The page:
The decline in the estimated FY14 fiscal deficit, compared to 8 percent in FY13, owes much to the realization of non tax revenues such as the CSF. The first installment of CSF ($322 million) has been realized in October 2013 and the remaining is expected in the current and the forthcoming quarters.

Similarly, the realization of the other proceeds is also critical to maintain the deficit within this estimated level. What is more important to consider is the fact that these are either one-off receipts or may not be relied upon on a long term basis. A more permanent solution still lies in the tax reforms.

Similarly, rationalization of expenditures is also important. The revision in power tariffs is expected to contribute in curtailing subsidies and thus creating fiscal space for other expenditures.  Such fiscal consolidation measures, however, have their inflationary consequences also.

Adjustments in administered prices are directly reflected in higher inflation and raise inflationary expectations, as is evident from the current trends in CPI inflation. After witnessing a significant decline in FY13, inflationary pressures are resurging and could be observed in the sharp increase in inflation during the first four months of FY14.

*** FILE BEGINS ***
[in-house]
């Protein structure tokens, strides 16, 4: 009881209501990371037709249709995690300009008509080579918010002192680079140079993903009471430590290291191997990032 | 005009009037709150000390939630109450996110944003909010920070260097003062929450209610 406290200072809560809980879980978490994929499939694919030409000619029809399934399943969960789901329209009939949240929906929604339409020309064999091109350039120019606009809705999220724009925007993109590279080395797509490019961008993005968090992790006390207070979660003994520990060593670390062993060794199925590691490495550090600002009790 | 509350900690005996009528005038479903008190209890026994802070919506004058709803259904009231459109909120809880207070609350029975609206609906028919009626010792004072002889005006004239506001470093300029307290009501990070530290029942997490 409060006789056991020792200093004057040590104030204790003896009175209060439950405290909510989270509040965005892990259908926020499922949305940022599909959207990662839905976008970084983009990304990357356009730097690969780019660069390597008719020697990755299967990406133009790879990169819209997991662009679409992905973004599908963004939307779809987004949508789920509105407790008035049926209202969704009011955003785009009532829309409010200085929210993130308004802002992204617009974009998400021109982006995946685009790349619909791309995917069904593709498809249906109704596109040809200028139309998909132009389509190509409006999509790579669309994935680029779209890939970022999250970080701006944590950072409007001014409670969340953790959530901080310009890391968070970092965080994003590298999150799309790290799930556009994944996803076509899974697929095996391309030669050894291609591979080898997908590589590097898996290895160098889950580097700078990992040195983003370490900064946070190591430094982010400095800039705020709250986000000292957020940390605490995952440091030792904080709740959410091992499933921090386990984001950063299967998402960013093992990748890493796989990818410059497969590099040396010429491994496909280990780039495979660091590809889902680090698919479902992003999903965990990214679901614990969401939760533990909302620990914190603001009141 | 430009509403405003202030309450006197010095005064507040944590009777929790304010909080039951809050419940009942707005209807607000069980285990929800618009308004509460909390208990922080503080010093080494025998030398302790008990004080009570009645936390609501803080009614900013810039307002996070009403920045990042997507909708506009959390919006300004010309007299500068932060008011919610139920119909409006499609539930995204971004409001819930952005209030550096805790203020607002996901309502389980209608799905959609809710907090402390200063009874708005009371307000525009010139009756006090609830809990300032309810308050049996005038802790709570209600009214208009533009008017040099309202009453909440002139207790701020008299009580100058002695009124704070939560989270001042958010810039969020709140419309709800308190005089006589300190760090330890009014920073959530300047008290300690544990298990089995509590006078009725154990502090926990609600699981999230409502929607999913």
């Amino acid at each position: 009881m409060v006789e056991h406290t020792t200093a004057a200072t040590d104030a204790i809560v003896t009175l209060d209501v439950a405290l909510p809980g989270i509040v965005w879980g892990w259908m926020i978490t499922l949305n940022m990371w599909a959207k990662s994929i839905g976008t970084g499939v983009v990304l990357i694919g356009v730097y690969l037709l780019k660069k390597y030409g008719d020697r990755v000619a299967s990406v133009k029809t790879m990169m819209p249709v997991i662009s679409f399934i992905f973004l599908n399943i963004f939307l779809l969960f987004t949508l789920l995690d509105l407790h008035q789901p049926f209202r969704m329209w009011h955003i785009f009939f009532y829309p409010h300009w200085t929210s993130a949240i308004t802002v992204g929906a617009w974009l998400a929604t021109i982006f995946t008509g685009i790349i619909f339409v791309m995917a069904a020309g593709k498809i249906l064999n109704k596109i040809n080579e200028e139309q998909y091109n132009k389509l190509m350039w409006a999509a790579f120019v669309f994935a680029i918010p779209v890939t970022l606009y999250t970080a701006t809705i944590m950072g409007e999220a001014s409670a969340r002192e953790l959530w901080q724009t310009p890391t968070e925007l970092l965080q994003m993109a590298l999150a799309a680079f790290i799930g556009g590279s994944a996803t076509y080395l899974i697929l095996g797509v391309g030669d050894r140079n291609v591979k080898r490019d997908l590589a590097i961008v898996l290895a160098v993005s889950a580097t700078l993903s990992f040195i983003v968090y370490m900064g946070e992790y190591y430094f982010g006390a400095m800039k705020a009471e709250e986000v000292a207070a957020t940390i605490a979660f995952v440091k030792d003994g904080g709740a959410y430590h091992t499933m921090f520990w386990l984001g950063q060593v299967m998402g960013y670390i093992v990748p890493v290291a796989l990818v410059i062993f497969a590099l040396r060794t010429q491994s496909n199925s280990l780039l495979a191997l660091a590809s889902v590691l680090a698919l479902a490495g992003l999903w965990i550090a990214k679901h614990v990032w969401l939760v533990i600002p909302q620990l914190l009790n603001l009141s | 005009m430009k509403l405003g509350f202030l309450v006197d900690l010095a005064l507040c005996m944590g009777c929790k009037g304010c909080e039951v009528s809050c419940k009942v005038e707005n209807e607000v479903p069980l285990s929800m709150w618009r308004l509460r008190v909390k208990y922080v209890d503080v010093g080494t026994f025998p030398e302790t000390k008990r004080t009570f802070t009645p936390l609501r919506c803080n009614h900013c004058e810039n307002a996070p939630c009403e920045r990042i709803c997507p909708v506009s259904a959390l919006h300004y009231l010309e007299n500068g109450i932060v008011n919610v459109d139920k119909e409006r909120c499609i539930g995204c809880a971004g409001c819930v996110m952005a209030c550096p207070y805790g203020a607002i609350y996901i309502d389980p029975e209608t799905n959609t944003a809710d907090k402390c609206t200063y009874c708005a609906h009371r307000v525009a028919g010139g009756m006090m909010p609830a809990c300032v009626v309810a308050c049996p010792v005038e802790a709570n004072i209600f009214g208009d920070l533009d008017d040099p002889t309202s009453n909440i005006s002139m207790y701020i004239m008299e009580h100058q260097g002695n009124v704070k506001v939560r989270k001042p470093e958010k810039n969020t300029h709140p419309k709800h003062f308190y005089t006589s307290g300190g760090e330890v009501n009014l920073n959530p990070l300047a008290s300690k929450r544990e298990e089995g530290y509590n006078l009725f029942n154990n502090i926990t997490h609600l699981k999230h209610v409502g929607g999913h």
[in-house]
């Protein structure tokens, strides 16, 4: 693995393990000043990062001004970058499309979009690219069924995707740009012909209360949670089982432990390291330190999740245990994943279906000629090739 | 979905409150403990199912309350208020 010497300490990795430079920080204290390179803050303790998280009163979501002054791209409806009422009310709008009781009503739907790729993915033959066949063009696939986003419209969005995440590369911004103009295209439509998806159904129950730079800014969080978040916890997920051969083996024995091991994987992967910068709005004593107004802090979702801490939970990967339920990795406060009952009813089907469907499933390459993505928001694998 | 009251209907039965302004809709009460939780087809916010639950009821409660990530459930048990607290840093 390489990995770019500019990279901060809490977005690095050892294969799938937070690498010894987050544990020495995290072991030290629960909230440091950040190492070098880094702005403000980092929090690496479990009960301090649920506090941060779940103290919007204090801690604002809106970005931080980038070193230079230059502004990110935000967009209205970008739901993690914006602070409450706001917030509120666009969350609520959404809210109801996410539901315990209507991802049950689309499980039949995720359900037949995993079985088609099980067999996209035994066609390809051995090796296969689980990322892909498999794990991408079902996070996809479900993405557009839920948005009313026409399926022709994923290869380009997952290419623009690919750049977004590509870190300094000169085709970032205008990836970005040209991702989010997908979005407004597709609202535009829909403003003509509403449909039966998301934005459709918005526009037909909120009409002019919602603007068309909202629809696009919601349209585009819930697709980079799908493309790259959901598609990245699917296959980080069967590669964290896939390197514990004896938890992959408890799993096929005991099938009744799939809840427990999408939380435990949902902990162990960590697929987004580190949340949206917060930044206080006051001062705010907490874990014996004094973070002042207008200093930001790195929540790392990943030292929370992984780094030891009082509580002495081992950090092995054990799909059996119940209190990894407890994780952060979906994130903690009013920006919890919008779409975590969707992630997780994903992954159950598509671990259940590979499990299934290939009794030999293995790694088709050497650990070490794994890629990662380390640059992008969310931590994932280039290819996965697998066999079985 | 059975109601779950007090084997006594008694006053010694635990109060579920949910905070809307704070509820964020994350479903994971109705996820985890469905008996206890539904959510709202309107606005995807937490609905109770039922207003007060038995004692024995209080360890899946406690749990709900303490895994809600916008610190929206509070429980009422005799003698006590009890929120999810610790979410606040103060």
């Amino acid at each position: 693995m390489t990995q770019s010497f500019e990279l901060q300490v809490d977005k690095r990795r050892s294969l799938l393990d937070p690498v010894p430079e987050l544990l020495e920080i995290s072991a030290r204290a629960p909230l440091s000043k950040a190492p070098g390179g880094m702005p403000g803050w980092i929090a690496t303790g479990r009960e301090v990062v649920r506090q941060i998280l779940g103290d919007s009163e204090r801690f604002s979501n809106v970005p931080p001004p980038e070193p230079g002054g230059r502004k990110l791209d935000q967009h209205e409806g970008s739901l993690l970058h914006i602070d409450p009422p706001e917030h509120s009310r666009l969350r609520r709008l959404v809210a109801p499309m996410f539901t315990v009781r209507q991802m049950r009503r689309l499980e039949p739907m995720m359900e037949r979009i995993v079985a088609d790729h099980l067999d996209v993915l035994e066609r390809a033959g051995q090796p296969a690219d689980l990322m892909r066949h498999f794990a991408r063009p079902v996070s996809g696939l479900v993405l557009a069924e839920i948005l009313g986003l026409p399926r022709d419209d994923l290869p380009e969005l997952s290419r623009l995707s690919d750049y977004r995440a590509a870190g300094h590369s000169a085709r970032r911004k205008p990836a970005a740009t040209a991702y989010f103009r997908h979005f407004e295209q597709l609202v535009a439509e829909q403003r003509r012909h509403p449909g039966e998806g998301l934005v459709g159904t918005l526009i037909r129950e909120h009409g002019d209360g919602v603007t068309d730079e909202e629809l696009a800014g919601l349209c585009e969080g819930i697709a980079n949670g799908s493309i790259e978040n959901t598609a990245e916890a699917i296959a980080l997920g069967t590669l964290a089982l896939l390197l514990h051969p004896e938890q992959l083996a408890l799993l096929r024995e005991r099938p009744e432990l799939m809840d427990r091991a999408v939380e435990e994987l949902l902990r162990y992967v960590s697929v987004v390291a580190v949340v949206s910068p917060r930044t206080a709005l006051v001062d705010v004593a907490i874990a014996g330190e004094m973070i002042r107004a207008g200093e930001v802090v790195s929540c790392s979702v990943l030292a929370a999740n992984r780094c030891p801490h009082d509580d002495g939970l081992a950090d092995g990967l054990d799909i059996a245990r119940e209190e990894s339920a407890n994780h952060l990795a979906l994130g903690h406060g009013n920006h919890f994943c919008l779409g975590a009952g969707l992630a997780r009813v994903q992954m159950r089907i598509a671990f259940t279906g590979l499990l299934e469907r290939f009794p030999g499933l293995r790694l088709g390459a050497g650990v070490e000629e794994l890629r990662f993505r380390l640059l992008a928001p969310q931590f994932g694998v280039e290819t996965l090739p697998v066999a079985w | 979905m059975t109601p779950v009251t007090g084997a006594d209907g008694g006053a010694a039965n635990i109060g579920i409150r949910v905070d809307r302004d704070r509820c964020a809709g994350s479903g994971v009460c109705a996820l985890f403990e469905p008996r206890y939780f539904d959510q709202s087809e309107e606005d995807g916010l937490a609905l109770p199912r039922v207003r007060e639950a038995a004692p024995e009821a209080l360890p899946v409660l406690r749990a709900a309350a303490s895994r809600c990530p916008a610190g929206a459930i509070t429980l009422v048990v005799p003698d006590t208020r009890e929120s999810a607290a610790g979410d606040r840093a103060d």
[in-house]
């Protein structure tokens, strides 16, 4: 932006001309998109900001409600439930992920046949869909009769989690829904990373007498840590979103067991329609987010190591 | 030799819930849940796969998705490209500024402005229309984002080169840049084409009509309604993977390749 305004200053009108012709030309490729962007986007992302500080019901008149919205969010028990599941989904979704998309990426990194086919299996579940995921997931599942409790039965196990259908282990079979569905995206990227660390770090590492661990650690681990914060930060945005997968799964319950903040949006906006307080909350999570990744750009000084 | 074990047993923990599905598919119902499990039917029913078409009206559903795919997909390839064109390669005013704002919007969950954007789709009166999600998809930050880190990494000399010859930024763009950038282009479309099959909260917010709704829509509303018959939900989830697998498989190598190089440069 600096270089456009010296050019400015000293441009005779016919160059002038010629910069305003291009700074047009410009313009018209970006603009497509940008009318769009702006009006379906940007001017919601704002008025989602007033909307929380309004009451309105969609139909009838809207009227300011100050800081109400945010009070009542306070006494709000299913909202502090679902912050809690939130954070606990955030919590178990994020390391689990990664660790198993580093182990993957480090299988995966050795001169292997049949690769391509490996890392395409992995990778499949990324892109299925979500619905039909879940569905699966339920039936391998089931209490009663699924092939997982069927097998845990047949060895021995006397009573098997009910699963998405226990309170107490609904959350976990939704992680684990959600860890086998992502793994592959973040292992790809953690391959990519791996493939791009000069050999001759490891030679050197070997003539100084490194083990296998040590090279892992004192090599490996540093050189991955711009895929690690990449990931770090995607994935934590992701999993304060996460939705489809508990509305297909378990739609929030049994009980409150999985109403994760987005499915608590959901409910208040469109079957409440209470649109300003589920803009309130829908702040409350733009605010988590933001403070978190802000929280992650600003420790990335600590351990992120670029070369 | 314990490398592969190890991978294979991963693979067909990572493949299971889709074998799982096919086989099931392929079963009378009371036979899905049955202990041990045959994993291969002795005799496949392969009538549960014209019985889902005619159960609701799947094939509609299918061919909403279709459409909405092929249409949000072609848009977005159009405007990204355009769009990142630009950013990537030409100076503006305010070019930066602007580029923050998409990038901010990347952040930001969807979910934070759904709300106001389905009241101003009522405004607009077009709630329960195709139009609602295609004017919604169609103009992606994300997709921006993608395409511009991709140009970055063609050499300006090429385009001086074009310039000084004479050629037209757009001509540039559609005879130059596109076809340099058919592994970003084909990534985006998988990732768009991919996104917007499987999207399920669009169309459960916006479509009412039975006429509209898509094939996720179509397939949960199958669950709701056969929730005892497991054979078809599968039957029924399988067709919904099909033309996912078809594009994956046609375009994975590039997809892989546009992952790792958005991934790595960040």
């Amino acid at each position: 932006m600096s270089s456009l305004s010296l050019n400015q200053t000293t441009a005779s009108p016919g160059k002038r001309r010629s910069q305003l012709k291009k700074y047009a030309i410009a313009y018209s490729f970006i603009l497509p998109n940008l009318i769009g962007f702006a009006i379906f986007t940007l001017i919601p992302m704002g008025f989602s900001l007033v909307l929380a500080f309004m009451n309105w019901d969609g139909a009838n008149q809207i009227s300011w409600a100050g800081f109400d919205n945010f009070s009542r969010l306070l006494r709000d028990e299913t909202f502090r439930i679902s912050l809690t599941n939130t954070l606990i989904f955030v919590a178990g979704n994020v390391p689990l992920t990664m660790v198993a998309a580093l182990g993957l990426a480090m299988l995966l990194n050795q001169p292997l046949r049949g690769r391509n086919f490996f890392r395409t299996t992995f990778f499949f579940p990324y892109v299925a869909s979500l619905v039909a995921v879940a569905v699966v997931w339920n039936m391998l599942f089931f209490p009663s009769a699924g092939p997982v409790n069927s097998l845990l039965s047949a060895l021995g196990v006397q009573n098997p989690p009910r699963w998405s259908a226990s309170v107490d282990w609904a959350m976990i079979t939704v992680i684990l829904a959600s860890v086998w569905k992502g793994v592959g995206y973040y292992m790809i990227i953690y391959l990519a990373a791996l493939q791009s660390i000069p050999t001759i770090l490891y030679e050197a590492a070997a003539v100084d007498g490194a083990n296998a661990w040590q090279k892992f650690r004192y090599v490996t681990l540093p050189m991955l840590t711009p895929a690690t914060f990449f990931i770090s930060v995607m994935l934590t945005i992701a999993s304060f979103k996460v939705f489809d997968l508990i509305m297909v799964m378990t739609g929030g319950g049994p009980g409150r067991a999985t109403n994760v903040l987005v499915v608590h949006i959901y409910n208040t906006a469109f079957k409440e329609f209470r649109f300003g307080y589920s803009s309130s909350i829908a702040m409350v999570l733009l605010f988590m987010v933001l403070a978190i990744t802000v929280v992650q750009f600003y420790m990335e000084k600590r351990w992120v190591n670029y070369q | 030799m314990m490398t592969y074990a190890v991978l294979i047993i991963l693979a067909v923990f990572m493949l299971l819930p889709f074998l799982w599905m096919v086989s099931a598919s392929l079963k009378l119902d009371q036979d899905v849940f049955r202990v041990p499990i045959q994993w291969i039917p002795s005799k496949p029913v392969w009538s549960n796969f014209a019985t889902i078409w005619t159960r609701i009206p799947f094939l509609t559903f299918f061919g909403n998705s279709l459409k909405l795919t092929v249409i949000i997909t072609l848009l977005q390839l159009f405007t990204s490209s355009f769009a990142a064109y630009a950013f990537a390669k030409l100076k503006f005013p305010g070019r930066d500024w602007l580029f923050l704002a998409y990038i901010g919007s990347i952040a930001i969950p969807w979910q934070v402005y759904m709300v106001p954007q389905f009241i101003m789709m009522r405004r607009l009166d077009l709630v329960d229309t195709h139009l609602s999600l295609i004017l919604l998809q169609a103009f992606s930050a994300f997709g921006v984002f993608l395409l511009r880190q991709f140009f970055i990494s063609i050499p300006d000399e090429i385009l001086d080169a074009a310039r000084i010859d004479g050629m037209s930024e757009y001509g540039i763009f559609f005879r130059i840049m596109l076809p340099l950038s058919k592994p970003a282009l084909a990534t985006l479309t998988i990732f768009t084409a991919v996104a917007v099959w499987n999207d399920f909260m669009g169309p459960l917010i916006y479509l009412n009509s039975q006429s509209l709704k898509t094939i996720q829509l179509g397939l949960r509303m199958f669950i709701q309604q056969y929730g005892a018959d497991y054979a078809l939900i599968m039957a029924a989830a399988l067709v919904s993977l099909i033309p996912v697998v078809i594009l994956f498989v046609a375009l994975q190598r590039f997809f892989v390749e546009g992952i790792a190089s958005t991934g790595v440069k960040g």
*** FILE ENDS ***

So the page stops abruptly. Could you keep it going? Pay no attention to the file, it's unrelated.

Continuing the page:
This trend is being contributed by both food and non-food group, however, the reversal in CPI food inflation is relatively sharper. With the continuing of these trends CPI inflation is likely to remain at an elevated level, between 10.5 to 11.5 percent.

An increase in inflation while keeping the market interest rates at the current level can increase the incentive for borrowings and discourage savings in the economy. This can potentially increase demand pressure through consumption as well as dampen investment, and thus the productive capacity of the economy. In addition, with fragile external flows, negative real return can encourage outflow of foreign exchange increasing the pressure on exchange rate.

In light of the above, the Central Board of Directors of the State Bank of Pakistan has decided to increase the policy rate by 50 bps to 10 percent to take effect 18th November, 2013.